Once more concerning this cry of nature, it often comes up as the result of experience. Ah, how little do we learn except as we go to school to Dame Experience, who raps us on the knuckles very hard! When a man discovers, to his surprise, that he has played the fool, as soon as he becomes wiser, he says, “Give me a King.” How many a man, who has made shipwreck of his life, and has only discovered it when he has been upon the rocks, has at last cried, “Oh, that some strength, greater than my own, had saved me from this ruin!” I have known men, when they have been under a sense of danger, when they have seen death approaching, begin to cry, “’Give me a King,’ one who can fight the last enemy for me, one who can ensure my safety when I pass through the valley of death-shade.”
This experience, too, sometimes makes a man feel the weight of responsibility. He says, “How can I bear it?” And he wants someone who is his superior, someone who will tell him what to do; so that, when he does it, the responsibility will no longer be with himself. Have not many of you, who are without Christ felt a desire to have somebody with whom you could leave our responsibilities? Well, this is just what the Christian finds in Christ, that he can bring all the difficulties in his life to his great Lord and King, and leave them there, and find in his King, when he obeys him, the promise that, in obedience, shall be the path of safety. It is a blessed thing to have such a King. When we have once yielded ourselves to him, our care is ended, and we are at peace.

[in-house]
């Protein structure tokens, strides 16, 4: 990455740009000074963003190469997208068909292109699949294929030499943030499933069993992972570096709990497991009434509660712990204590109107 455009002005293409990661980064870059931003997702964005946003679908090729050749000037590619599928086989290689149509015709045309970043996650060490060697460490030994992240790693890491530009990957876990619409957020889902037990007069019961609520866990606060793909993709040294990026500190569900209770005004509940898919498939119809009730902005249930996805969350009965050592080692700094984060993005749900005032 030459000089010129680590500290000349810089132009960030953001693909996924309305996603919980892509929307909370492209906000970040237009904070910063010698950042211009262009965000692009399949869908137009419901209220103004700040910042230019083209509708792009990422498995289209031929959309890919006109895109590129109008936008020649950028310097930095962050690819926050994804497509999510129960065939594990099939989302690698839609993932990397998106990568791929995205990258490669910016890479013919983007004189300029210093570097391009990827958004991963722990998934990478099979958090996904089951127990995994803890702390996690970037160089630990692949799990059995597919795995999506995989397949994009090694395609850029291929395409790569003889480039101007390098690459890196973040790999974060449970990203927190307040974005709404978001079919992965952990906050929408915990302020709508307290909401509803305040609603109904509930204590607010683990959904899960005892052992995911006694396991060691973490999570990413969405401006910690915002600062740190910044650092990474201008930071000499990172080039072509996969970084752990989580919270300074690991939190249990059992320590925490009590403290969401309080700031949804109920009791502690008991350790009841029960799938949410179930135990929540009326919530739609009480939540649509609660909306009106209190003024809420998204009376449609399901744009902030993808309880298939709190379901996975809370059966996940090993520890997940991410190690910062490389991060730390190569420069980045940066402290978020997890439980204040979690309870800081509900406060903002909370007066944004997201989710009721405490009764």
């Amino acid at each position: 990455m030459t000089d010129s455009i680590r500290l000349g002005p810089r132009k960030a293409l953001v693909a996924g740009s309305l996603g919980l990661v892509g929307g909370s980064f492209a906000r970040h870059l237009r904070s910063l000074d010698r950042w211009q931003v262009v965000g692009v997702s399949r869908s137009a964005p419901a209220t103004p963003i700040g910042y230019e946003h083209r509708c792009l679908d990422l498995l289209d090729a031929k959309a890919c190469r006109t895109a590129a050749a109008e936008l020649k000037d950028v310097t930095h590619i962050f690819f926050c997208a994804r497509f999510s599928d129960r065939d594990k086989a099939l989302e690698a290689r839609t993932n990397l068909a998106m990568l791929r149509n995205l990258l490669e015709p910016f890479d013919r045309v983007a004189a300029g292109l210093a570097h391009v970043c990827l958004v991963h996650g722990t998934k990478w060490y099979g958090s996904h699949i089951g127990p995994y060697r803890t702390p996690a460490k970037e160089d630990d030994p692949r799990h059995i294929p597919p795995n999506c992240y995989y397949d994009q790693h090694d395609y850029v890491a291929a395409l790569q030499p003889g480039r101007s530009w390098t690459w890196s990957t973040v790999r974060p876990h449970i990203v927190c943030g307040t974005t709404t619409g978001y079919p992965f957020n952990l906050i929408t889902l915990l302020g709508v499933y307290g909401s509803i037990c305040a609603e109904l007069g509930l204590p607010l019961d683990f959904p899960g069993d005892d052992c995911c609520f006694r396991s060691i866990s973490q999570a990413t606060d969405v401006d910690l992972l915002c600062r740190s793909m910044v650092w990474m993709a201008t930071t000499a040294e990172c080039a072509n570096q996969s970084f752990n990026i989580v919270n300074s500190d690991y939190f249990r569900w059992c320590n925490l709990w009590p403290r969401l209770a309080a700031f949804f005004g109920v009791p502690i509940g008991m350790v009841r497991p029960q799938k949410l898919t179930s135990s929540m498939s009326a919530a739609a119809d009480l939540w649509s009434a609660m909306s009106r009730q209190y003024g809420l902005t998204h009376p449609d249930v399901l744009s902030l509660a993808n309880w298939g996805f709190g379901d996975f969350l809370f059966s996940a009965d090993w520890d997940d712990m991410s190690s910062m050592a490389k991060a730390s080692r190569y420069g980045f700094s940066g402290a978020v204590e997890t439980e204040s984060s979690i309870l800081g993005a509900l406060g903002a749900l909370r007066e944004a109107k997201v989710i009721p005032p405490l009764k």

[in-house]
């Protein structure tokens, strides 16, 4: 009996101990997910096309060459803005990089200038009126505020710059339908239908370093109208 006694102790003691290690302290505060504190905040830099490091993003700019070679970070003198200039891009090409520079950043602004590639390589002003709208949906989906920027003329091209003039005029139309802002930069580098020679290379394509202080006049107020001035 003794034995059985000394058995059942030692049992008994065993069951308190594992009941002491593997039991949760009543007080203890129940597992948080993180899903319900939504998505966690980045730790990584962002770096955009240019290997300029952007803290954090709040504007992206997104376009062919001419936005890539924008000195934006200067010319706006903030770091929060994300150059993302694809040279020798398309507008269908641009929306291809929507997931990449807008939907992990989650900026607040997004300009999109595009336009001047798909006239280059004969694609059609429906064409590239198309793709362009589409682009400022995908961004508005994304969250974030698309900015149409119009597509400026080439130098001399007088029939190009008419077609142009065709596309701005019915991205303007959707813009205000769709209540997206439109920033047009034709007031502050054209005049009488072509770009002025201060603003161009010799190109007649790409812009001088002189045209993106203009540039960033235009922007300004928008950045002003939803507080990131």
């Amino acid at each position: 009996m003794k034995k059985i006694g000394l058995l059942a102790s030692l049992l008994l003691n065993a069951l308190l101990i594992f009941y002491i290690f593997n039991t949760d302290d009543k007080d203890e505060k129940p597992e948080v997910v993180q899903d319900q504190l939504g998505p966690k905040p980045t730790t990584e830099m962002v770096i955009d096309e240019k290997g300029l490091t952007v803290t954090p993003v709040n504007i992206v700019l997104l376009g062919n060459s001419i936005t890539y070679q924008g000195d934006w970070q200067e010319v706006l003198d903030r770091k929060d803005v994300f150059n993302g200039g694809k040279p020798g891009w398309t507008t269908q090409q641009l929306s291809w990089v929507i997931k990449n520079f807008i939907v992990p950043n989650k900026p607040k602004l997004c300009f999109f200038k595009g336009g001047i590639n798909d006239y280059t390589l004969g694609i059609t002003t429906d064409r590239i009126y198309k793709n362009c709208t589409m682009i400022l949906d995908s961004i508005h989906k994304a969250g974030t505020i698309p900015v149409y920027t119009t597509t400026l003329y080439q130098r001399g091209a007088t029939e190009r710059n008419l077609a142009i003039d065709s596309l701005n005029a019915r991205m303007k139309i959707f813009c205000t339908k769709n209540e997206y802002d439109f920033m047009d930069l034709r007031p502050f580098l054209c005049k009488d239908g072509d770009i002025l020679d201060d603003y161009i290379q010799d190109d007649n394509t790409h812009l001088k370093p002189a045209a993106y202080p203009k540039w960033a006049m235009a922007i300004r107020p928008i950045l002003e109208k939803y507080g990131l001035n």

So much about the need of nature.
II. Now, secondly, and but briefly, I have to speak upon The Answer Of Grace: I will be thy King. Listen to this short sentence, ye who are longing for a Master-Spirit to rule your spirits: “I will be thy King:”